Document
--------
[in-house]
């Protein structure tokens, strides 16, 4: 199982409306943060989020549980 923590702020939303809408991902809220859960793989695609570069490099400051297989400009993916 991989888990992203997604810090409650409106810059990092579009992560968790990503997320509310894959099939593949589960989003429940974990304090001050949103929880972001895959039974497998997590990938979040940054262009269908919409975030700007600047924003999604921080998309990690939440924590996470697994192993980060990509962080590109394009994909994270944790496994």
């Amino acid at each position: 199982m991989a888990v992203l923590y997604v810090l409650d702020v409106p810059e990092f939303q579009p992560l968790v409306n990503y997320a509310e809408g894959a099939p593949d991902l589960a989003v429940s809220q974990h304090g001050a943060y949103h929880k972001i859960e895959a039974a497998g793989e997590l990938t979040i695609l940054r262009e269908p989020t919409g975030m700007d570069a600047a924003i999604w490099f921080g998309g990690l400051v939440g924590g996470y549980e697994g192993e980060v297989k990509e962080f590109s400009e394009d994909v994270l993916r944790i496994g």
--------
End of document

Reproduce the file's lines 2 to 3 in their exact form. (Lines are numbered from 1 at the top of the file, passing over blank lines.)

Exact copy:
């Protein structure tokens, strides 16, 4: 199982409306943060989020549980 923590702020939303809408991902809220859960793989695609570069490099400051297989400009993916 991989888990992203997604810090409650409106810059990092579009992560968790990503997320509310894959099939593949589960989003429940974990304090001050949103929880972001895959039974497998997590990938979040940054262009269908919409975030700007600047924003999604921080998309990690939440924590996470697994192993980060990509962080590109394009994909994270944790496994």
């Amino acid at each position: 199982m991989a888990v992203l923590y997604v810090l409650d702020v409106p810059e990092f939303q579009p992560l968790v409306n990503y997320a509310e809408g894959a099939p593949d991902l589960a989003v429940s809220q974990h304090g001050a943060y949103h929880k972001i859960e895959a039974a497998g793989e997590l990938t979040i695609l940054r262009e269908p989020t919409g975030m700007d570069a600047a924003i999604w490099f921080g998309g990690l400051v939440g924590g996470y549980e697994g192993e980060v297989k990509e962080f590109s400009e394009d994909v994270l993916r944790i496994g």